I Made an Accident
by Kevin Sampsell
Clash Books, 2022
Reviewed by Jesi Bender
It is a scientific fact that most human brains process images more readily than text. It goes in hand that most people are initially more attracted to a visual element in front of them over anything textual. Knowing this, it used to surprise me that so many people are afraid of constructing or interpreting something visual. As a longtime educator who specializes in visual literacy, I have seen students and faculty almost paralyzed when faced with projects that rely on images. To me, it seems that people feel text can feel safer because its flaws are much less immediately obvious. In Kevin Sampsell’s latest book, images far outnumber its text. For writers and readers, people rooted in the word, this might be uncomfortable. One might wonder how they are supposed ‘to read’ Sampsell’s art. I will give you a basic visual grammar to help you decipher. a6h4 core elements that I think are the root of all visual interpretation are: line, color, and composition (which I like to think of as mise en scene).
The first thing to strike me was Sampsell’s use of line. Line is the most basic visual element but it can also be its most dynamic. Line defines or outlines shapes and figures. More importantly, it can be used to convey movement and draw the viewer’s eye across an image. Sampsell uses line adeptly. Two seemingly disparate images are placed together and it is their congruent or antagonistic lines that either marry them in harmony or place them at odds with each other. Many poems in this collection too are about movement, what it gives or what it takes. In “Bathroom Graffiti,” he writes—
I’m going to write our full names
in an airplane bathroom
while it floats
and animals and babies being born
The narrator moves themself and the addressee across the sky. Their names, the core of their identities, pass over Earth and all things and moments happening on it (including the monumental moment of birth). One of the highlights of this collection, this poem showcases the issue of permanence and impermanence interrogated throughout this collection. Sampsell explores these ideas in both mediums through line and the idea of movement.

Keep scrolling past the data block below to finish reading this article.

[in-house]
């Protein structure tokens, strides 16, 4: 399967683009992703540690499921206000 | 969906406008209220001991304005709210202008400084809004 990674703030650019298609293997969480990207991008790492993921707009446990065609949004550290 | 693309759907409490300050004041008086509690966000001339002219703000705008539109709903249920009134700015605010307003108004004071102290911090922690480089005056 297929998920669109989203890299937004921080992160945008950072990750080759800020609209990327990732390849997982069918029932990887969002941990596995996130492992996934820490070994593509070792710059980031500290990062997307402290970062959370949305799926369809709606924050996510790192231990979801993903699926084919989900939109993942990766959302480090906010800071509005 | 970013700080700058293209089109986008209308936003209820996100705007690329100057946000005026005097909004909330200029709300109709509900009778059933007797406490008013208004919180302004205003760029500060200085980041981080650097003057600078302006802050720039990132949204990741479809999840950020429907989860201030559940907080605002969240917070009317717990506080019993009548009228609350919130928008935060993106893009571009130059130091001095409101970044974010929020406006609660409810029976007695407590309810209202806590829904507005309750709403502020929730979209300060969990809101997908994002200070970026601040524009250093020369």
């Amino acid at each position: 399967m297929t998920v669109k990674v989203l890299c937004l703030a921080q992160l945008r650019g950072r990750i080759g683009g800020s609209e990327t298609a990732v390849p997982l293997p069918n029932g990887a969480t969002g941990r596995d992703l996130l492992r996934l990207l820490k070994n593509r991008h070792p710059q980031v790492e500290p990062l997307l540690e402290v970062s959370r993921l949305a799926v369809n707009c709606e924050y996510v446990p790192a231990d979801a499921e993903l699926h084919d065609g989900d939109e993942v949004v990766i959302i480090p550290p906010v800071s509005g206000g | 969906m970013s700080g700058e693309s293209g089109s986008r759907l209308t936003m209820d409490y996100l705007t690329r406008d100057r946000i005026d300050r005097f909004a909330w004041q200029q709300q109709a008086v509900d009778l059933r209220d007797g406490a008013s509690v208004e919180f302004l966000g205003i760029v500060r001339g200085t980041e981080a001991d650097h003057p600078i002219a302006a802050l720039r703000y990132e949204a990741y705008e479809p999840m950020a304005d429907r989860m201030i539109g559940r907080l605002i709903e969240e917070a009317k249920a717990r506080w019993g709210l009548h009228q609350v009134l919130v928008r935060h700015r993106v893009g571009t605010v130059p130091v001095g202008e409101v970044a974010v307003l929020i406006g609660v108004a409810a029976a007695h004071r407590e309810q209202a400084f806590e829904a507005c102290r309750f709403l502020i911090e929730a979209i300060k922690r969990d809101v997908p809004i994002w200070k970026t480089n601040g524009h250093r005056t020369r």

We all know what color is and that each pigment carries its own cultural or personal significance. Sampsell uses color to construe implicit meaning as well as to draw the eye. Often, monochromatic collages are punctuated with a complimentary color and where we see that color is often the focal point of Sampsell’s story. Other times, the author-artist uses it to imbue an image with vibrancy, without which it could potentially be rendered flat. Composition is another element to keep in mind when reading this collection. Good questions to ask yourself are what is included in the image and why? For example, throughout these pages, there are quite a few vibrant seashells, conches. They are mainly marbled pink (a loaded ((see: gendered)) color). They remind me of innovative photographer Grete Stern’s work and read vaginal to me. Why might Sampsell choose to juxtapose this element with a woman carrying groceries, or as eyes on a child’s face, or next to a choking victim? There might not be a perfect answer but the conclusions that you draw can lead you into new and original interpretations that even the author might have missed.
In the introduction, Sampsell writes about trying a literary exercise inspired by William S Burroughs called the “cut-up” method” wherein the author “physically cut[s] and rearrang[es] typed up stories.” Sampsell uses this method obviously in his collage but also in his writing. The result is surreal, compositions rooted in something mundane or quotidian but placed in relation to another component that suddenly makes it alien. Sampsell’s ‘accidents’ mirror how bizarre it is to be alive. Part of the price of the surreal is that meaning isn’t always discernible; for example, I struggled to understand what the poem “Battle Cry” was saying. Even if I wasn’t exactly sure about Sampsell’s intention with this piece, it reinforced how uncomfortable people can be with anything that cannot be easily labeled and made me ruminate on how meaning is individual despite all of our attempts to make it something shared. Maybe the point is that these images and these poems will say something entirely different to you than they do to me and that, even in these ‘accidental’ exegeses, we can find understanding.
I Made An Accident is a collection of poems as collage and collage as poem. It shows fragments of lives and dreams, reinforcing how surreality exists to prove how surreal real life can be. Particularly engaging (textual) work includes “Dog Lips”, “Countdown”, and “The String”. Sampsell’s collection is beautiful, humorous, and rich in surreal imagery, both visual and textual. It reminds the reader of the ways people try to create meaning in the hurricane of this whirling, oversaturated world. I Made An Accident illustrates that what makes the human race beautiful is the fact that we can move around even the most random objects and still find connection.
That moment when I know it’s right is the
moment when I’m somehow not present
It is there in front of
me and I see it and
that’s the end of it.